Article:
It’s been an uncharacteristically rough couple years for the NFL. While the game’s popularity has surged ever higher year over year since the very first Super Bowl — and investments from sponsors and broadcasters have surged accordingly, the last half decade has told a different story off the field. The 24-hour news cycle has been largely unkind to “The Shield.”
In crises, the NFL’s default has long been to stay quiet and passive, a strategy with which the public has grown frustrated in light of domestic abuse scandals, uneven league discipline, and safety concerns (allegedly) swept under the rug at the risk of players’ long-term health. Meanwhile, the broadcast landscape is bending to a new generation’s viewing habits, and the NFL has gotten experimental to keep up — embracing Twitter and fantasy football wholeheartedly.
After a quarter of the way through the 2016-17 season, viewership is down 12%. Whether you believe the election, Colin Kaepernick, cord-cutting millennials, or a combination of the aforementioned factors are to blame, is there reason to believe we’ve reached “peak” NFL?
Yes, we’ve reached peak NFL.
Let’s be clear, even if this is the case it doesn’t mean football is going anywhere. The NFL will still be America’s standard for viewership for many years to come — it will still own a day of the week.
But even if it’s not set to plummet, the league’s popularity may have plateaued. In a recent Gallup poll, 54% of Americans claimed to be fans of the NFL. That doesn’t leave much room for growth, considering that only 60% of Americans claimed to be fans of sports at all. That means that nearly every American who watches live sports is already watching the NFL.
The cost of wooing the other 40% is high. They’ve seen the game and decided it’s not for them, and odds are that their exposure to the league in recent years has been negative. Since they don’t watch SportsCenter, the news they’ll have seen on CNN or 60 Minutes or the Times or E! (or anywhere, really) will not have been kind. The casual fan is not being won over.
As the current fan base ages, the league will have to work hard to replace the 70+% of fans over the age of 35. But at least so far, many of Generation Z — and a significant portion of millennials — are choosing to be NBA or MLS fans (seriously). For them, football may not offer the same wall-to-wall appeal that basketball and soccer do. After all, in a three-hour NFL broadcast, there are fewer than 15 minutes of actual gameplay.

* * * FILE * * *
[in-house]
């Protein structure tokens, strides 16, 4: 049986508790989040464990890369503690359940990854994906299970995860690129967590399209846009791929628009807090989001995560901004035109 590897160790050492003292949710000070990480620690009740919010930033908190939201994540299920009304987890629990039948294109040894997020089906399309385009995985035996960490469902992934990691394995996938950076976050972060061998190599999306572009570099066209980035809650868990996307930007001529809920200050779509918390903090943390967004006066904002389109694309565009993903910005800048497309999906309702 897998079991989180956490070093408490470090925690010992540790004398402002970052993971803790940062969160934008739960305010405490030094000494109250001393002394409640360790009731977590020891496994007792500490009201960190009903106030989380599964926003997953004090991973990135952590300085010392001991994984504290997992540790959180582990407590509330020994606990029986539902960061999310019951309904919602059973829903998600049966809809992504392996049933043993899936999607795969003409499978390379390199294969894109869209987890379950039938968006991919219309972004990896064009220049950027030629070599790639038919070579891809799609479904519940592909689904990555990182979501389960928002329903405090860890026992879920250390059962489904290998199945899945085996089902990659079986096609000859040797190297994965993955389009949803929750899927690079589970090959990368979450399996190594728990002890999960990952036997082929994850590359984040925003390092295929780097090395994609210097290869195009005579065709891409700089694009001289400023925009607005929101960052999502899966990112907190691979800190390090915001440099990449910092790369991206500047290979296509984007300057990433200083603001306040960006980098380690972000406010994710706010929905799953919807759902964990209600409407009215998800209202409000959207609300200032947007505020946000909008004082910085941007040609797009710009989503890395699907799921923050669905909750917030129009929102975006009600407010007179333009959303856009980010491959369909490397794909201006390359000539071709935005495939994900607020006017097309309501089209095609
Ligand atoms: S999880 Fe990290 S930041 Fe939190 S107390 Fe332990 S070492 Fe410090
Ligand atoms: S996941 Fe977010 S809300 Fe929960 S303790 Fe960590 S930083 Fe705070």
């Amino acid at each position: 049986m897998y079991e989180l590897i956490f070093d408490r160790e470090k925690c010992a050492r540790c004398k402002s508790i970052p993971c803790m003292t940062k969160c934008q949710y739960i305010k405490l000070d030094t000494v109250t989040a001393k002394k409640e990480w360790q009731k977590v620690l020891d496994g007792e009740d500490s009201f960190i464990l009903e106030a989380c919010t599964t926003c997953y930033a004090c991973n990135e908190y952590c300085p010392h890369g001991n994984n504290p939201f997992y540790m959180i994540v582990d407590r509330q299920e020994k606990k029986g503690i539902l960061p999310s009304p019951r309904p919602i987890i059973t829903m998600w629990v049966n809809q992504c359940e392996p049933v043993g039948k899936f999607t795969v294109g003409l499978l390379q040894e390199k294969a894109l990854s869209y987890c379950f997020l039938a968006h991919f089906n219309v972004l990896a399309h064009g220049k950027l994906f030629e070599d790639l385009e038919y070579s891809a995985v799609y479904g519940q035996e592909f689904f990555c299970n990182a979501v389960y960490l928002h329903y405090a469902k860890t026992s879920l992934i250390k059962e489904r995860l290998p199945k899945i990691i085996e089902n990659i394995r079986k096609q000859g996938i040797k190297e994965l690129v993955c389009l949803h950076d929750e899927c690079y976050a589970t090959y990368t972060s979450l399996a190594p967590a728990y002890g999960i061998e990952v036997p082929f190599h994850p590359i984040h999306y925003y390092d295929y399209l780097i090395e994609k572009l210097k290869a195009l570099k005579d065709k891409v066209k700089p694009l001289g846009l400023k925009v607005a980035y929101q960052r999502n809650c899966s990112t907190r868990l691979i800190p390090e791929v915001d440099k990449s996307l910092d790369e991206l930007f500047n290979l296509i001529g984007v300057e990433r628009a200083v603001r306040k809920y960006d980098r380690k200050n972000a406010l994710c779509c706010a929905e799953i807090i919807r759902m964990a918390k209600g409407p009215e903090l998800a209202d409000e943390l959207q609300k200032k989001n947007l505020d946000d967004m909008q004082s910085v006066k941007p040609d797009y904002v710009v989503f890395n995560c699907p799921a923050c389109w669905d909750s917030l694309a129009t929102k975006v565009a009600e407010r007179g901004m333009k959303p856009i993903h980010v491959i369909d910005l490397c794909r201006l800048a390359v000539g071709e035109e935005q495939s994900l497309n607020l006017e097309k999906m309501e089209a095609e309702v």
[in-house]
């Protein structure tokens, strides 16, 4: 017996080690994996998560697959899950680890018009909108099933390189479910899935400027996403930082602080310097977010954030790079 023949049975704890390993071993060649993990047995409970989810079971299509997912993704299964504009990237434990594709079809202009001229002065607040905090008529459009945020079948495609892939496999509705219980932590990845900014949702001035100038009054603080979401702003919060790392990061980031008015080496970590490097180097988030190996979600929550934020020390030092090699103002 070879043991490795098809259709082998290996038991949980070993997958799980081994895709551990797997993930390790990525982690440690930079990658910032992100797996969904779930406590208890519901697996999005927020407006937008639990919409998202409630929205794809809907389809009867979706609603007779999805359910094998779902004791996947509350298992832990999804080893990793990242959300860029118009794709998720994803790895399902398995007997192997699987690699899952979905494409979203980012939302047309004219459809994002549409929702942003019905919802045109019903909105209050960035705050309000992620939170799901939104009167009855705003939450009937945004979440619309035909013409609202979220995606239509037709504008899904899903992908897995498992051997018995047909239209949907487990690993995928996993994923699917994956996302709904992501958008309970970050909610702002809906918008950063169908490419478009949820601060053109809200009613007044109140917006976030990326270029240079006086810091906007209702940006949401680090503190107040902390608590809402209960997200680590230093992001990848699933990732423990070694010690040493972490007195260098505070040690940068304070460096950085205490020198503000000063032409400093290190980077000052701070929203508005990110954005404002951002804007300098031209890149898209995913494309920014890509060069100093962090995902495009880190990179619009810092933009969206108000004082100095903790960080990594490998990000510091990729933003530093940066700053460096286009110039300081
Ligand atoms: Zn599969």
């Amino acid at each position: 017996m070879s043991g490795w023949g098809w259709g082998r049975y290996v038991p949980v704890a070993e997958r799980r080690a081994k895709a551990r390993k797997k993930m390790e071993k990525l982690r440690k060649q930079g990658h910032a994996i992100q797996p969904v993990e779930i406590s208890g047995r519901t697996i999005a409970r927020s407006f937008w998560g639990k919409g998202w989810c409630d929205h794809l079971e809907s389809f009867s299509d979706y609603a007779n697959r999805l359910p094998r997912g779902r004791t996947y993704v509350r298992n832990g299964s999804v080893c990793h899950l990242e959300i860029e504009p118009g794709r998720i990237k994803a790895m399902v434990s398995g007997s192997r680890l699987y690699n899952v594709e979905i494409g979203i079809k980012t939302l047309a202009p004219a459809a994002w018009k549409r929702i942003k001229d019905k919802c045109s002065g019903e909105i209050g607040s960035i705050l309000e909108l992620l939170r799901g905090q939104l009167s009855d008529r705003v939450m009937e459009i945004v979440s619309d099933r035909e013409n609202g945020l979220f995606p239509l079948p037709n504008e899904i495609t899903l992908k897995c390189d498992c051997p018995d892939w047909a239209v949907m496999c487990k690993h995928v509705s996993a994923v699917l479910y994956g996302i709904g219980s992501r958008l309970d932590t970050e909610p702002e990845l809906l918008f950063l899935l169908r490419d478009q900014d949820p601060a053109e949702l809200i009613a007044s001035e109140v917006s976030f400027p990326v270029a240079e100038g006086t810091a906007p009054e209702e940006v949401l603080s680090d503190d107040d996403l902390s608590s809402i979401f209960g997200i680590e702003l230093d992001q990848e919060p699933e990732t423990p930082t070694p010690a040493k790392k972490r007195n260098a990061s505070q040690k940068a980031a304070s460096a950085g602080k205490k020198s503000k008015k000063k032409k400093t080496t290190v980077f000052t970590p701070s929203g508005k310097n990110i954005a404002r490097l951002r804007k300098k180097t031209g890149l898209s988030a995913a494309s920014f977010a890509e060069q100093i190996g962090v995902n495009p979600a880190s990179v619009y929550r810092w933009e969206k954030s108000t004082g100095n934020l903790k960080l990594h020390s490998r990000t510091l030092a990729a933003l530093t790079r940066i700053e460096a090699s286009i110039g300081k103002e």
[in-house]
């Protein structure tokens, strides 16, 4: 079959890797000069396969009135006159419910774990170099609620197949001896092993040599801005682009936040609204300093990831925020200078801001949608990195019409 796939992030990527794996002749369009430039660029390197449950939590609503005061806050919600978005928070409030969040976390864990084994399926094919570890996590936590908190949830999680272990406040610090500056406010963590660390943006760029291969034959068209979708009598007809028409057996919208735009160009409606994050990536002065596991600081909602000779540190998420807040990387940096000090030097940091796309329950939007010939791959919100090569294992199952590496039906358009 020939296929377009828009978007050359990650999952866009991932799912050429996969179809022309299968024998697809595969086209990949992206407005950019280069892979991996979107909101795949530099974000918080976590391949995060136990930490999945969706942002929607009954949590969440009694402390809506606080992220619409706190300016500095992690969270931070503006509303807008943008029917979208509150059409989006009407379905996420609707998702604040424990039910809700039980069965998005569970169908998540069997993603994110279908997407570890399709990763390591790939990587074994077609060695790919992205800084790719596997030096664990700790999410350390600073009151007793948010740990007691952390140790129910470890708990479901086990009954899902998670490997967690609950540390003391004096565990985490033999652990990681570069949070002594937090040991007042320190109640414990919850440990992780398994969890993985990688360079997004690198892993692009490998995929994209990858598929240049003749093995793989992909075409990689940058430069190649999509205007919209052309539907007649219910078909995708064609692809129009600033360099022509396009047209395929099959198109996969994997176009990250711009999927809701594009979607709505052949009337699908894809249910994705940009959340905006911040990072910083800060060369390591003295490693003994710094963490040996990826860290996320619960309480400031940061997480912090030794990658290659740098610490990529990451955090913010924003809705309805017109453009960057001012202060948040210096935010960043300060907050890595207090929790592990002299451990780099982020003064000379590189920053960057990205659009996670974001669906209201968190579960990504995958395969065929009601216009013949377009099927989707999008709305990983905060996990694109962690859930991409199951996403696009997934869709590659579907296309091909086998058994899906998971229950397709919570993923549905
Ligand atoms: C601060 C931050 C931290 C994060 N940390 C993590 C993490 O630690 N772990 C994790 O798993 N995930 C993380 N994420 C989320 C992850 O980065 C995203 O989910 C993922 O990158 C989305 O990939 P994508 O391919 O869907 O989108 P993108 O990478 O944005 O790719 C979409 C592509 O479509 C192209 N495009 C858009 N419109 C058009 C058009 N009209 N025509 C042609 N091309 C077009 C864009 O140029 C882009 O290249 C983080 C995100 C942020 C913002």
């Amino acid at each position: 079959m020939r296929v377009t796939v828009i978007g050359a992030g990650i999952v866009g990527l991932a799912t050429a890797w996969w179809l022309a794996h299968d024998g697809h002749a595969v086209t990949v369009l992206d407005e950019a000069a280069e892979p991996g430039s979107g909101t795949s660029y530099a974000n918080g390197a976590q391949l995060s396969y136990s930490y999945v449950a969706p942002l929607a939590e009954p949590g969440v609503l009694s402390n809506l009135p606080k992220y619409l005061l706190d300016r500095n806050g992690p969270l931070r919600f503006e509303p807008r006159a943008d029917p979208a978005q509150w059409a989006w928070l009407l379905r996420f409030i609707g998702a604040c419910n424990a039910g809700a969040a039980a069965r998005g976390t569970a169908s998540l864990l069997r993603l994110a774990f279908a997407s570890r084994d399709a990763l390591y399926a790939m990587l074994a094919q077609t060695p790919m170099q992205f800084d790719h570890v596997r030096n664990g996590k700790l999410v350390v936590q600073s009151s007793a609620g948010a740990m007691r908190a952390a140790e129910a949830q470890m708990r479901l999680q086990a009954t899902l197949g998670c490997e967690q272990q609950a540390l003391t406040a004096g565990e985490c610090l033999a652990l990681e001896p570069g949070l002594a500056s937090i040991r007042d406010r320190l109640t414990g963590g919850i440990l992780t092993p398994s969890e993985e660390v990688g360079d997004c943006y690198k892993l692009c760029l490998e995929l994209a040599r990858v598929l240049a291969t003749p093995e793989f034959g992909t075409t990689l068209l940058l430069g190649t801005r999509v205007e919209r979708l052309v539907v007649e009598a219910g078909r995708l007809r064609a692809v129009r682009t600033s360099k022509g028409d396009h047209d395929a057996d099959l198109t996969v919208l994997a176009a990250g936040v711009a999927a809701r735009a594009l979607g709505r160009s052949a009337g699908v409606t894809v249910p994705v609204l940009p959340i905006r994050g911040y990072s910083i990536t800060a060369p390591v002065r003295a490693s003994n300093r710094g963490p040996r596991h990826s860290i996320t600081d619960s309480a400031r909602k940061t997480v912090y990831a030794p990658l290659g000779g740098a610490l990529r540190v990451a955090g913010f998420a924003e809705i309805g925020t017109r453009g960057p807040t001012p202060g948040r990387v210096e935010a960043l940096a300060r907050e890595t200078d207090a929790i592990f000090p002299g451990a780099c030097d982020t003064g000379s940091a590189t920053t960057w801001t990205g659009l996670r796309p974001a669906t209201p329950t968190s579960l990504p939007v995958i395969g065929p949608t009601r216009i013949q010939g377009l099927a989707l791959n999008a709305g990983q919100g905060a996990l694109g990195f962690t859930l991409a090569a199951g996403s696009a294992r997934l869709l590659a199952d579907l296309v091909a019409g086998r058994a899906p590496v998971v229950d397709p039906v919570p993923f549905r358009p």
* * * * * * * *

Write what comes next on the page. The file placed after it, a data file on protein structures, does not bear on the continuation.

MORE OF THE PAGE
Since the youngest of them are playing youth football at a rate 30% lower than even just five years ago, largely due to concussion concerns from their parents, there is a real question as to whether they’ll be fans of the game without ever having direct contact with it (no pun intended).
The NFL will be smart to focus its efforts in the next decades on fan outreach and retention — and undoing some of what has made it problematic in these past few years. Its growth strategy and trajectory of constantly improving viewership numbers is no longer achievable. Unless…
We haven’t reached peak NFL yet.
Even if league growth has stagnated domestically, the NFL’s popularity hasn’t peaked yet because the whole world is a growth market.
While every single American over the age of 18 has likely seen more than enough to decide whether or not they’re a fan, there are still many parts of the world where the game has an awareness problem. Unlike global sports, such as soccer, basketball, volleyball, tennis and golf, American football is simultaneously complicated and brutish, not to mention expensive to play and watch — and basically, still requires an investment of time and energy for developing interest in it.
But as a cultural export, the game is quite young. The NFL has only very recently assumed a role as ambassadors for the game, in the form of the International Series. This past weekend’s contest between the Jaguars and the Colts seemed like a success, at least according to league reports. The league has identified London as its first choice for international expansion, but more likely markets may exist.
For evidence, simply look at the top three countries (after the U.S., of course) in NFL fandom — Mexico, Brazil and Canada. What do they all have in common? They are developed nations with economies and governments similar to our own, and their time zones are favorable compared to ours.
Simply put, they can watch the NFL games live! For its part, Mexico will be rewarded this year with its own International Series game in Mexico City, the first NFL contest south of the border in over a decade.
Growing the game internationally may be as simple as making sure that people in the countries who want it, have it. We’ll get our first peek at what that looks like on Nov. 21 at Estadio Azteca. If the fan numbers are any indication, it will be a massive hit and will inform the shape of things to come surrounding America’s most popular game. Maybe a new “peak” will be created and/or reached, this time on a global basis for the NFL.